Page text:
To tell the truth, I had no real desire to see this film, even after it won Best Picture (I tend to be fairly unimpressed with the Oscar-dubbed "best" movies). I also had the impression that it was ultimately a very sad motion picture, and it's hard for me to watch sad movies. But - Morgan Freeman's in it, and (as I've said every time I review a Morgan Freeman movie), I consider Morgan Freeman to be the best actor working today. So I watched the movie. To say I was impressed and moved is an understatement. Million Dollar Baby is a truly magnificent film that does indeed hearken back to the old days when movies touched lives rather than merely entertained.

This movie plants its roots deeply into the human landscape, with the final hour riding a mighty wave of raw emotion. What began as a film suddenly transforms into something much more real. Much of the power of the whole story is subtly rendered, as past regrets lie hidden even as they influence everything that happens. Morgan Freeman is, of course, masterful in his co-starring role, and Hilary Swank more than deserved the Best Actress statuette she claimed at the Oscars. It is Clint Eastwood, though, who shines the brightest in this little universe of amazing stars. As producer and director as well as actor, he once again proves himself to be among the most gifted artists of all time. Much credit must also go the writer of the screenplay. The writing is well-nigh perfect, particularly in the way it brings disparate elements together in the end.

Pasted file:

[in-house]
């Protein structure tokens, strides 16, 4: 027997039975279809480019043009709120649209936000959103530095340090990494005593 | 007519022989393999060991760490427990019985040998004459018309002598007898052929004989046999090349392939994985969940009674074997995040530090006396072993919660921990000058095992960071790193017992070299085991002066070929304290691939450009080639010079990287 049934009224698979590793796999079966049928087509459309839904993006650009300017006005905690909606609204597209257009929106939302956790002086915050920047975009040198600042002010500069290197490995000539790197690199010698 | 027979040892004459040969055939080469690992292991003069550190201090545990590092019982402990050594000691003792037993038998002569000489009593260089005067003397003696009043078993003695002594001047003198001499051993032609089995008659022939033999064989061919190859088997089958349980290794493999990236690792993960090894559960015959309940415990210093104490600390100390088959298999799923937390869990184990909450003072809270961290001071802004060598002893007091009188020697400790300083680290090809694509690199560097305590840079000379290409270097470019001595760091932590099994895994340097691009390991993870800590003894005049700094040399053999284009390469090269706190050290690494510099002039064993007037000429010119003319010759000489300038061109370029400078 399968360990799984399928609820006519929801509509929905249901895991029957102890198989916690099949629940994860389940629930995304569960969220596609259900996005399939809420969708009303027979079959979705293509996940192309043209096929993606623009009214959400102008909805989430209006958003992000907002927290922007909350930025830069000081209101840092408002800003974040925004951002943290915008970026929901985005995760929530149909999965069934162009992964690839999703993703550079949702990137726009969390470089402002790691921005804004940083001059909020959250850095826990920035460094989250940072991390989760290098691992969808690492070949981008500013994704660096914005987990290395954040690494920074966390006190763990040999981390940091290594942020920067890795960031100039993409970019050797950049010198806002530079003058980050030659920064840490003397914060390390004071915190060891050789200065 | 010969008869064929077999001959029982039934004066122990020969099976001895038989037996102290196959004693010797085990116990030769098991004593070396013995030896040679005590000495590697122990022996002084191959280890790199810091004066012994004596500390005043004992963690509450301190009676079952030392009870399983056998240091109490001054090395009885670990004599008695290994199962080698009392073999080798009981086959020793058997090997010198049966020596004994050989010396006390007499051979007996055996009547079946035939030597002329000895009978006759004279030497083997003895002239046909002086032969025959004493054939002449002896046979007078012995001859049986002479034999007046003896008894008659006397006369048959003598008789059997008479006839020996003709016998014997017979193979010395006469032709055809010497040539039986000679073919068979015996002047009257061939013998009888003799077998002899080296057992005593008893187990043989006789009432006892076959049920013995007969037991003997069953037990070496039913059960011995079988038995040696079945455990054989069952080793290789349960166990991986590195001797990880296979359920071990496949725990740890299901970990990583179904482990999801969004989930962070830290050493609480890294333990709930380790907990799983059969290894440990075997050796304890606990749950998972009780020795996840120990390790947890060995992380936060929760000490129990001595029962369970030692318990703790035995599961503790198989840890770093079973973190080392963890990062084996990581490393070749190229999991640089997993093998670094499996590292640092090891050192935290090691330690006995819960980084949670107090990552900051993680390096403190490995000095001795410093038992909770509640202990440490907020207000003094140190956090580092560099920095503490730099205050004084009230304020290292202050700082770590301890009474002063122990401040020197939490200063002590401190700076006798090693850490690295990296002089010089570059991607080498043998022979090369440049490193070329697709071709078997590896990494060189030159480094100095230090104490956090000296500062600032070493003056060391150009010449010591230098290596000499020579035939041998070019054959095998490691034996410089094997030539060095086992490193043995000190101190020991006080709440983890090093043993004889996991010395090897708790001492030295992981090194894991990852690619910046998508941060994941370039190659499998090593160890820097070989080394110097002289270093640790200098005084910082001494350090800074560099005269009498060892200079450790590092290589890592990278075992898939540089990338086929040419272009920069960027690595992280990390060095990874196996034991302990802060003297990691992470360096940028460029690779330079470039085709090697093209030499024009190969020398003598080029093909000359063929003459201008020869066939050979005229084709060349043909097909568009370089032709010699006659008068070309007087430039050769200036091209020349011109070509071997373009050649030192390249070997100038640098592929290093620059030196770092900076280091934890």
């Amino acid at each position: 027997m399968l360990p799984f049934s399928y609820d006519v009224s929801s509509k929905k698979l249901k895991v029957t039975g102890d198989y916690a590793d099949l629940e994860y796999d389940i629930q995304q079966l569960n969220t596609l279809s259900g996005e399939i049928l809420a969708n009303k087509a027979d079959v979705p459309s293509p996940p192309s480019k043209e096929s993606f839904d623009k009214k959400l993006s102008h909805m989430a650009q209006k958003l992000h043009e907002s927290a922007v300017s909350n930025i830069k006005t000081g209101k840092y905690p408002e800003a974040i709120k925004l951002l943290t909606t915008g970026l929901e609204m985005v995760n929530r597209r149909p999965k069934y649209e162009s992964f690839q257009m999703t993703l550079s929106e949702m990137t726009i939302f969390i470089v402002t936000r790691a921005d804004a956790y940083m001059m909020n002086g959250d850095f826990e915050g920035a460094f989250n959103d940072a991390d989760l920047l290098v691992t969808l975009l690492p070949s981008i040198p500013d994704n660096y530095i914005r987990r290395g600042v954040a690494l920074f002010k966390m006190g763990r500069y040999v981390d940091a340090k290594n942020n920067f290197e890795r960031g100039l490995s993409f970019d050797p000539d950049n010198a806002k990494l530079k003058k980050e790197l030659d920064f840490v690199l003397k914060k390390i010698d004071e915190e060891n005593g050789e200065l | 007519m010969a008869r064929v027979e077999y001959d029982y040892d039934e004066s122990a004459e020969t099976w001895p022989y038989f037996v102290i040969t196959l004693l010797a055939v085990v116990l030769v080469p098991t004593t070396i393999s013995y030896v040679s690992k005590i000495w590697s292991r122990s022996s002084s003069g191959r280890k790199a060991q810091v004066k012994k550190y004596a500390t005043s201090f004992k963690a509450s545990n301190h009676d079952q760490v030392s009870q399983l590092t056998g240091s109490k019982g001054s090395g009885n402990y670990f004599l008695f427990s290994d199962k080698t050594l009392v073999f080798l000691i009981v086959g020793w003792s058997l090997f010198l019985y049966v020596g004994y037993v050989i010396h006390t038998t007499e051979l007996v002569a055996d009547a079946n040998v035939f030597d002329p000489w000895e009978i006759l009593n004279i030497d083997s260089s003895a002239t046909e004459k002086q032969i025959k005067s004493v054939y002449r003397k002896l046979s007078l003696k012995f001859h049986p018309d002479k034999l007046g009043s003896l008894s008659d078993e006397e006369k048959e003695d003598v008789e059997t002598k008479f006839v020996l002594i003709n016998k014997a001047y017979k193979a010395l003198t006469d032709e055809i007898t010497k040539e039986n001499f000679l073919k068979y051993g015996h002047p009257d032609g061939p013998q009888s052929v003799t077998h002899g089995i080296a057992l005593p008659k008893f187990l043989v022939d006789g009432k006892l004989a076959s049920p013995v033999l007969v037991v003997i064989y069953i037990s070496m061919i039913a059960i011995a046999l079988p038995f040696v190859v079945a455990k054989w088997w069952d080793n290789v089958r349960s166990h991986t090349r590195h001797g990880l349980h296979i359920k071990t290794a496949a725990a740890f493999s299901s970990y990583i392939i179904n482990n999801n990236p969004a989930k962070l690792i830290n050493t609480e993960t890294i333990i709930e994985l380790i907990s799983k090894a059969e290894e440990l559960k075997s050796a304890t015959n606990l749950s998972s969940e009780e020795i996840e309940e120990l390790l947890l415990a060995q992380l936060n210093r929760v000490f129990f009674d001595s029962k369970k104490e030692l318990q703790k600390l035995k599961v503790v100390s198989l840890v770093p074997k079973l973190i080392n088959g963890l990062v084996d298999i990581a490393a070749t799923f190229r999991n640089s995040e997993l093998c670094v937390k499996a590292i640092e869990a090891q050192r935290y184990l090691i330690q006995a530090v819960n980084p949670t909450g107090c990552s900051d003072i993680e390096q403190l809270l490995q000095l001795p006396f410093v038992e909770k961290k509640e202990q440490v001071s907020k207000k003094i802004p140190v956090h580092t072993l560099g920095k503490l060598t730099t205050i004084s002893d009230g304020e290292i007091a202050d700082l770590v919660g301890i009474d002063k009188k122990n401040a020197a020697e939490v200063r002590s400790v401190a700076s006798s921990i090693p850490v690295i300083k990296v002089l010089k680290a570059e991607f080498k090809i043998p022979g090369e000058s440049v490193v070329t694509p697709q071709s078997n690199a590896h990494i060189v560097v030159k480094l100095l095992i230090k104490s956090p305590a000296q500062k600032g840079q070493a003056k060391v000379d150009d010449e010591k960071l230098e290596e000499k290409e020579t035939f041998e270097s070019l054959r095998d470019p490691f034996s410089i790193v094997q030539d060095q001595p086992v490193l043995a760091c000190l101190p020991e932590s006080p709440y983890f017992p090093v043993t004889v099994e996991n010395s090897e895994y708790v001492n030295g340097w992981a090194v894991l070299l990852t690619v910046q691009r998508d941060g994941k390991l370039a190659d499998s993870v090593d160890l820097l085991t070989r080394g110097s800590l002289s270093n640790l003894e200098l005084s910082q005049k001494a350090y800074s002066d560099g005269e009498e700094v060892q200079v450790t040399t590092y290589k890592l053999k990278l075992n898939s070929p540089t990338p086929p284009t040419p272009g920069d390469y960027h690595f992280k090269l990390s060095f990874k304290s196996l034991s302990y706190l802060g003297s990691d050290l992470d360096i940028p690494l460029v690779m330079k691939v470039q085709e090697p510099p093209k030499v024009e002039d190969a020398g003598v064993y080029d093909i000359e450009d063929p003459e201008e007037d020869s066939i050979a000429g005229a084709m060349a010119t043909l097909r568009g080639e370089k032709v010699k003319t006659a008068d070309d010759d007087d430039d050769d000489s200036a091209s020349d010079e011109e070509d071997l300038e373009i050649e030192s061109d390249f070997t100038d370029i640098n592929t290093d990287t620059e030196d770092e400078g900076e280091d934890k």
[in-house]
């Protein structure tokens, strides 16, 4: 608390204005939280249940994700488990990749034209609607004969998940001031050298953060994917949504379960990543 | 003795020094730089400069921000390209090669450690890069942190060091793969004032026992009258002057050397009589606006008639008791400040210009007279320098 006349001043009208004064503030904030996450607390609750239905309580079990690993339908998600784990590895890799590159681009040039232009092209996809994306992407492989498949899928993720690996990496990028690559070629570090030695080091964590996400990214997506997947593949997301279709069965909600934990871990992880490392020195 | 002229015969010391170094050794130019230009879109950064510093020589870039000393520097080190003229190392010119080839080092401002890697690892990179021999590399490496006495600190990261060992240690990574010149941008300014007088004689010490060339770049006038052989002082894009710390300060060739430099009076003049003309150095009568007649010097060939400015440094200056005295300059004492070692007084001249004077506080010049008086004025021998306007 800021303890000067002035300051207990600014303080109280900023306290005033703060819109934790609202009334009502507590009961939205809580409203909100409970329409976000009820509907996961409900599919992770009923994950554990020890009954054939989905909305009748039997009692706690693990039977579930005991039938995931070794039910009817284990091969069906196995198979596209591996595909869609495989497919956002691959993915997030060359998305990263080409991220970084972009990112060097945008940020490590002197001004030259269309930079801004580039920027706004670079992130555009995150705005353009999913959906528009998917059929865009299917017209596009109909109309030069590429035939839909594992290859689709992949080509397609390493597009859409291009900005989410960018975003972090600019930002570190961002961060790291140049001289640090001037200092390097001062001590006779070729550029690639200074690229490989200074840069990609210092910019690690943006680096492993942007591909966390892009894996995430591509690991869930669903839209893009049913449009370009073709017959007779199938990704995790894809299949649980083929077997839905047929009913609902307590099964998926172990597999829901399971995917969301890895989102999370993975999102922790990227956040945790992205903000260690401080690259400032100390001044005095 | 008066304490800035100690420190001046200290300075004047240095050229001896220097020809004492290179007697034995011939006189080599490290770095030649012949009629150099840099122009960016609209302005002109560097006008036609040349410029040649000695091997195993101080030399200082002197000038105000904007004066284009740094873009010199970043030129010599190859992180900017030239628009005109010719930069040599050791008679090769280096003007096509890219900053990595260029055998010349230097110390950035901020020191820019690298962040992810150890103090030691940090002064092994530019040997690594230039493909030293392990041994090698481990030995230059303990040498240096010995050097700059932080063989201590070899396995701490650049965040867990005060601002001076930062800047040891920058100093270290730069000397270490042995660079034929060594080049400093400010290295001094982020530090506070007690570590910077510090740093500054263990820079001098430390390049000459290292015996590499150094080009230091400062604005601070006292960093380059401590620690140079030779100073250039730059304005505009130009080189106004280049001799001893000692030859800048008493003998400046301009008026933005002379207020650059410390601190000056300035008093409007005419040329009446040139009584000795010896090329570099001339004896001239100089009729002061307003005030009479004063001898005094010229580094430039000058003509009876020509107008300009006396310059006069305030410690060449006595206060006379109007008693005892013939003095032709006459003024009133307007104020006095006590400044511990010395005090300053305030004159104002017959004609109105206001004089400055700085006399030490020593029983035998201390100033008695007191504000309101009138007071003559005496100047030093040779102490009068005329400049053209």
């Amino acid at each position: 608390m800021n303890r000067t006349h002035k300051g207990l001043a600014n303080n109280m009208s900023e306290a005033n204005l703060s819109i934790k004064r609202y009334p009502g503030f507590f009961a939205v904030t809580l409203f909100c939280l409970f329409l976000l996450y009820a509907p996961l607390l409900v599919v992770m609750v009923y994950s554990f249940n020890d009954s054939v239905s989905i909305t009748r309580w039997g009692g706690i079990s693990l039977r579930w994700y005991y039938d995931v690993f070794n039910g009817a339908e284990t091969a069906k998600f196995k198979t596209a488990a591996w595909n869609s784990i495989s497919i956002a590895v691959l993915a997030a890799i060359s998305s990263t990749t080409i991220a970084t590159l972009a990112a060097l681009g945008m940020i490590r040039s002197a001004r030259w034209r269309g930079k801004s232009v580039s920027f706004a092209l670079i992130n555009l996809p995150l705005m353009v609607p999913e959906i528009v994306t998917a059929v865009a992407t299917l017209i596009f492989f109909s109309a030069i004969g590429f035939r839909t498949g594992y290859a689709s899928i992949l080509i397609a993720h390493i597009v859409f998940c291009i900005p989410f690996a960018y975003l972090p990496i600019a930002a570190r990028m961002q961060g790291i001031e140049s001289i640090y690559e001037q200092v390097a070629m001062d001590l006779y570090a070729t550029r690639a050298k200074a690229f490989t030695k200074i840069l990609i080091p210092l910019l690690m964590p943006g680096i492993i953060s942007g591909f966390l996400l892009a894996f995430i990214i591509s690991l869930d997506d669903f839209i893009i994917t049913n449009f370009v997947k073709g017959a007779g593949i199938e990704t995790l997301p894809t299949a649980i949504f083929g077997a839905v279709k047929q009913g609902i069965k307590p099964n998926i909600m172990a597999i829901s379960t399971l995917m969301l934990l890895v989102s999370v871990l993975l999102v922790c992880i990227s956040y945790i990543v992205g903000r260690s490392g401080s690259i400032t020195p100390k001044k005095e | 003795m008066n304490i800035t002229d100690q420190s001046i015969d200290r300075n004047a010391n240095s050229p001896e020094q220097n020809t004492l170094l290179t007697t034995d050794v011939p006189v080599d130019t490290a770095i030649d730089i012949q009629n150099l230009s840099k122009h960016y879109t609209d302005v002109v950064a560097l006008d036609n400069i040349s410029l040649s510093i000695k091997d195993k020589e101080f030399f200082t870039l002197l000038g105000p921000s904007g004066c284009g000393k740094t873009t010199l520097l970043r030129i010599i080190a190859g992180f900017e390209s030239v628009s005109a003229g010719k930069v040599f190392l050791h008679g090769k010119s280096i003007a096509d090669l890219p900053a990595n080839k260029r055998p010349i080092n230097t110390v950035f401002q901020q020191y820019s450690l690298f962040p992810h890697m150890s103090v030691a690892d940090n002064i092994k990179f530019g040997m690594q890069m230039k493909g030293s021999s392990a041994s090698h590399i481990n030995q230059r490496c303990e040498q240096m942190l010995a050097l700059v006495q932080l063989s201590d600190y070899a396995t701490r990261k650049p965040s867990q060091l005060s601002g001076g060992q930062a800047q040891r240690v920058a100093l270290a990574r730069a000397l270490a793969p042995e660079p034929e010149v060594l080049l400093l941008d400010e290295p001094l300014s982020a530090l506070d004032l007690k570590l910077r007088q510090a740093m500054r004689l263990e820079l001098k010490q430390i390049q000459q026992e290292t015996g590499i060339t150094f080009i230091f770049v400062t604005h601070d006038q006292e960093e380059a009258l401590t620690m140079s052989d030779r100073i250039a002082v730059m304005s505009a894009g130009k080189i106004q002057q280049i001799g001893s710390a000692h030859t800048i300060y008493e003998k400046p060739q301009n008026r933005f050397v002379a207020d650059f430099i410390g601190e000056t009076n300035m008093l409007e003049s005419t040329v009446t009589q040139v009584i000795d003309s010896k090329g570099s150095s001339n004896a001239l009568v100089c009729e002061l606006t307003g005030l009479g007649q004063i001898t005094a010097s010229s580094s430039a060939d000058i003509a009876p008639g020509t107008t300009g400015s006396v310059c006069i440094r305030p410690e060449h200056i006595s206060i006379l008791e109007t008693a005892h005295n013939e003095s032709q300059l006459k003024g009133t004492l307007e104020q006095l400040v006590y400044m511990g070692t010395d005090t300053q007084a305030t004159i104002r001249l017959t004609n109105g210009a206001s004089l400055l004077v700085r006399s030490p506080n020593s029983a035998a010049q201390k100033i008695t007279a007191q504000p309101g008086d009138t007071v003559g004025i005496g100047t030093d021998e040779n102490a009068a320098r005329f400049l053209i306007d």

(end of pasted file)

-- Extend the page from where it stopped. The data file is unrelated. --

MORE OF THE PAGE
If I were to lay out the whole story, I could do it pretty quickly. It's amazing how the most powerful of movies usually feature the simplest of stories.
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Format: DVD
every once in awhile,a movie comes along that defies description.Clint
Eastwood's Million Dollar Baby is that movie.One of the best movies
ever made by one of the greatest directors,this is a movie that will
not leave you untouched.Paul Haggis(Crash) wrote the screenplay for
this cinematic treasure and the stage was set.with Eastwood as
Director,the next piece of puzzle was the cast.And what a cast.You have
Hilary Swank in a moving,powerhouse performance in the lead
have Eastwood himself in a strong supporting role.and you have the great
Morgan freeman in an understated,but no less superb performance.these
three make it seem so effortless.the rest of the supporting players are
also strong.I don't want to give too much away,for those who haven't
had the pleasure yet.the basics of the film are as follows.Hilary Swank